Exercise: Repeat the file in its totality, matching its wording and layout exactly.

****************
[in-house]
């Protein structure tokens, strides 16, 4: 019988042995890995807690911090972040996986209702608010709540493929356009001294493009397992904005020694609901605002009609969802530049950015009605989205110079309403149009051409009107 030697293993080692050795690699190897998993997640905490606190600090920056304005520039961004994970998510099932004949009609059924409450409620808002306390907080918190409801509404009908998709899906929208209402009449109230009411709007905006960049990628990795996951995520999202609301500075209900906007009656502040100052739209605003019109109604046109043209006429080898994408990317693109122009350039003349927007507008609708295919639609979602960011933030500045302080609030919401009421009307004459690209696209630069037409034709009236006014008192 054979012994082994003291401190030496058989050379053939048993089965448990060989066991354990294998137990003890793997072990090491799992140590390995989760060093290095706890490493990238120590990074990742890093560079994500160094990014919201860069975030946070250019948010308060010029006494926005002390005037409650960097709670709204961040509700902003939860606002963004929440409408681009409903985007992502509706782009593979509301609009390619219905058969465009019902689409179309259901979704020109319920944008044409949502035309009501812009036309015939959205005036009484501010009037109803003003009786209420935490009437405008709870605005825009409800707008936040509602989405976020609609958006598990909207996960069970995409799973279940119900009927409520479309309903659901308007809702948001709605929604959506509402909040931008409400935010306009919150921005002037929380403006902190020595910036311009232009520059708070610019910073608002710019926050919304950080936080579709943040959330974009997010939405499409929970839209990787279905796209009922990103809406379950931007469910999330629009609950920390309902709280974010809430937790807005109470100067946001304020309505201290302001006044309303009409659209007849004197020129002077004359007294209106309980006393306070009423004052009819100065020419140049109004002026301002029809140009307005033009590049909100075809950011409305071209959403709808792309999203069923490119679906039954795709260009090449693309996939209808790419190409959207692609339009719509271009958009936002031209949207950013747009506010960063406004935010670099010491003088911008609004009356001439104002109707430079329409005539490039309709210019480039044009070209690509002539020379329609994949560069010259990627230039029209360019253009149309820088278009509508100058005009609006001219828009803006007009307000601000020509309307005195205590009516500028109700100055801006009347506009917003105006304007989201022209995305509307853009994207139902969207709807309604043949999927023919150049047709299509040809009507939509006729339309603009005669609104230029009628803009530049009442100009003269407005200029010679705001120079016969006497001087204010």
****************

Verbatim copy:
[in-house]
């Protein structure tokens, strides 16, 4: 019988042995890995807690911090972040996986209702608010709540493929356009001294493009397992904005020694609901605002009609969802530049950015009605989205110079309403149009051409009107 030697293993080692050795690699190897998993997640905490606190600090920056304005520039961004994970998510099932004949009609059924409450409620808002306390907080918190409801509404009908998709899906929208209402009449109230009411709007905006960049990628990795996951995520999202609301500075209900906007009656502040100052739209605003019109109604046109043209006429080898994408990317693109122009350039003349927007507008609708295919639609979602960011933030500045302080609030919401009421009307004459690209696209630069037409034709009236006014008192 054979012994082994003291401190030496058989050379053939048993089965448990060989066991354990294998137990003890793997072990090491799992140590390995989760060093290095706890490493990238120590990074990742890093560079994500160094990014919201860069975030946070250019948010308060010029006494926005002390005037409650960097709670709204961040509700902003939860606002963004929440409408681009409903985007992502509706782009593979509301609009390619219905058969465009019902689409179309259901979704020109319920944008044409949502035309009501812009036309015939959205005036009484501010009037109803003003009786209420935490009437405008709870605005825009409800707008936040509602989405976020609609958006598990909207996960069970995409799973279940119900009927409520479309309903659901308007809702948001709605929604959506509402909040931008409400935010306009919150921005002037929380403006902190020595910036311009232009520059708070610019910073608002710019926050919304950080936080579709943040959330974009997010939405499409929970839209990787279905796209009922990103809406379950931007469910999330629009609950920390309902709280974010809430937790807005109470100067946001304020309505201290302001006044309303009409659209007849004197020129002077004359007294209106309980006393306070009423004052009819100065020419140049109004002026301002029809140009307005033009590049909100075809950011409305071209959403709808792309999203069923490119679906039954795709260009090449693309996939209808790419190409959207692609339009719509271009958009936002031209949207950013747009506010960063406004935010670099010491003088911008609004009356001439104002109707430079329409005539490039309709210019480039044009070209690509002539020379329609994949560069010259990627230039029209360019253009149309820088278009509508100058005009609006001219828009803006007009307000601000020509309307005195205590009516500028109700100055801006009347506009917003105006304007989201022209995305509307853009994207139902969207709807309604043949999927023919150049047709299509040809009507939509006729339309603009005669609104230029009628803009530049009442100009003269407005200029010679705001120079016969006497001087204010």